As I described last week, I soured pretty quickly on my 2002 Camry because of cost and quality issues. For whatever reasons, that particular car mistake got in my head more than just about any other bad decision I made. After about 8 months of grumbling about the car, I was ready to take just about anything if I could rid myself of that Camry. Luckily, I found a vehicle that was inexpensive enough and fun enough that I could be happy moving on.
Despite not liking the Camry and being somewhat dissatisfied with the leasing price structure at Toyota, I was still pretty much confining myself to that company’s products. Given that I was likely to lose a bundle on the Camry after only having it for 8 months, I had to confine myself to the lower end of the Toyota line. I quickly discarded the tiny Echo as it would have been too much of a change in equipment and performance. The Corolla was a possibility (and a safe one at that) but I wanted something a little more exciting.
The car that fit the bill best for me was the Matrix 5-door hatchback, which was new for 2003. Based on the proven Corolla platform, the basic vehicle was shared (interestingly enough) with General Motors as the Pontiac Vibe. The collaboration between Toyota and GM on the Matrix/Vibe was associated with the NUMMI joint venture dating back to the Corolla/Nova in the mid-1980s, but only the Vibe was produced at the NUMMI plant in California – the Matrix was produced at Toyota’s Cambridge, Ontario plant. The only visible evidence in the Matrix of the GM connection was the use of then-current GM stereo units in place of similar Toyota units.
Some consider this to be one of the first “compact crossovers” because of its relatively tall wagon shape and reconfigurable interior. The rear cargo area was flat and contained a cargo track system for securing cargo. The rear seats both folded down, as did the front passenger seat, to produce a fairly large cargo area for a relatively small vehicle. One novel feature that Toyota played up was the availability of a 115-volt AC outlet in the dash for a laptop computer or (as shown in the brochure) a DJ setup. It wasn’t the mythical enthusiast “brown manual diesel wagon” but it wasn’t that far off.
Similar to crossovers of today, the Matrix came in front-wheel-drive and all-wheel-drive versions, with AWD intended more for improved handling during poor weather conditions than for off-road trail busting. With a 130-hp 1.8 liter 4-cylinder engine from the Corolla under the hood, there wasn’t much power available for Rubicon Trail navigation anyway – I would characterize the performance as “adequate” at best, even with the 5-speed manual transmission I chose.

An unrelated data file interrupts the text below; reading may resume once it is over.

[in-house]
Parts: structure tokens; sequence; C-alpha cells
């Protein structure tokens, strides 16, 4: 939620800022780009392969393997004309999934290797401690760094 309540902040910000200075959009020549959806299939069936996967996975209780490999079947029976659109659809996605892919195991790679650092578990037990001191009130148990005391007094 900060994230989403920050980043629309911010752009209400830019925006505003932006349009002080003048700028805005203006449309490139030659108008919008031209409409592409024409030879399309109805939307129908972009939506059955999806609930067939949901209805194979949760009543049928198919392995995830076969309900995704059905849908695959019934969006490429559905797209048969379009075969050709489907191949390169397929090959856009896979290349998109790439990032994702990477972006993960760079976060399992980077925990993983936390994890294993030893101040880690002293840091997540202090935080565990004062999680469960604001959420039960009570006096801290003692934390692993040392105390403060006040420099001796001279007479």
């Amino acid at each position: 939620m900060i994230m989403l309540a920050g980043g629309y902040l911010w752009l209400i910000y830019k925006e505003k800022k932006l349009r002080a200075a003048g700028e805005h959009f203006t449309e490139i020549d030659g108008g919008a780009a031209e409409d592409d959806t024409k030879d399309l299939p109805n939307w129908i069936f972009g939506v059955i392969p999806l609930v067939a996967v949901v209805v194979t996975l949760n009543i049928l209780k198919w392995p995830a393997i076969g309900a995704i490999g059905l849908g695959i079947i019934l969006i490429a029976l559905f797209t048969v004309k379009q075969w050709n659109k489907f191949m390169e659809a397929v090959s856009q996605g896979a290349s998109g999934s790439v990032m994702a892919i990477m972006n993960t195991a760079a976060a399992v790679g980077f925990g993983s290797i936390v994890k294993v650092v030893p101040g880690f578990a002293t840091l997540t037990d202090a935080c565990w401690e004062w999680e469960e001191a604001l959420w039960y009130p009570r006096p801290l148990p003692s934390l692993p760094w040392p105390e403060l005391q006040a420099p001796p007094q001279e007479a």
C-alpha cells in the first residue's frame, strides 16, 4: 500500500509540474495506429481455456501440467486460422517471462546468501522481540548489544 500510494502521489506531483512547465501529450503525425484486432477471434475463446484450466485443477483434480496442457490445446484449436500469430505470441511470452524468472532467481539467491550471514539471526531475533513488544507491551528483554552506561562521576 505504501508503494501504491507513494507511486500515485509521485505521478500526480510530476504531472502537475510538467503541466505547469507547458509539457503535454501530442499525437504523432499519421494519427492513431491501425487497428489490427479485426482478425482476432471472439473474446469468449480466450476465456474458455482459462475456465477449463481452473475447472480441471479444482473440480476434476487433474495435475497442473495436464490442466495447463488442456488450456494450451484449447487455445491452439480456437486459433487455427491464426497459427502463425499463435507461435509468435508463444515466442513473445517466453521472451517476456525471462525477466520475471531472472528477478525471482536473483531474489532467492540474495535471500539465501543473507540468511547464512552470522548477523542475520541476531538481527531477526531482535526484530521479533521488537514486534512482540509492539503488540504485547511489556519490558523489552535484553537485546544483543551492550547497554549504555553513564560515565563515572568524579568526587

To keep the costs reasonable but not make my new ride a plastic-wheel-cover penalty box, I picked the mid-level Matrix XR 2WD model with a 5-speed manual and several “sport packages” that gave me a power sunroof, 16-inch alloy wheels, and “ground effects” add-ons front and rear. My car also had the optional (?) cruise control and the aforementioned GM stereo, in my case a 6-disc in dash CD changer. As I was eager to trade cars, I picked the particular car off the lot at the big-box Toyota retailer as I didn’t want to wait for something else coming in future shipments. The dealer was willing to deal on this car as well, as I was looking to buy the car just after the major President’s Day blizzard of February 2003 which left several feet of snow on the ground (you can still see a bunch of snow in the photos I took of the car just after I bought it). The dealer was eager to get rid of some inventory just so they could maneuver cars around the enormous snow piles more easily. My car had already seen some damage due to the snowstorm because those ground effects add-ons were quite low and some lot jockey had already dragged the front bumper over a curb and scuffed the bumper underneath. Given that the dealer was willing to package up a deal for me to take the Camry and put me in a Matrix (in a purchase this time, not a lease) with a price that wasn’t heart-stopping, I decided a few scuffs were a small downside.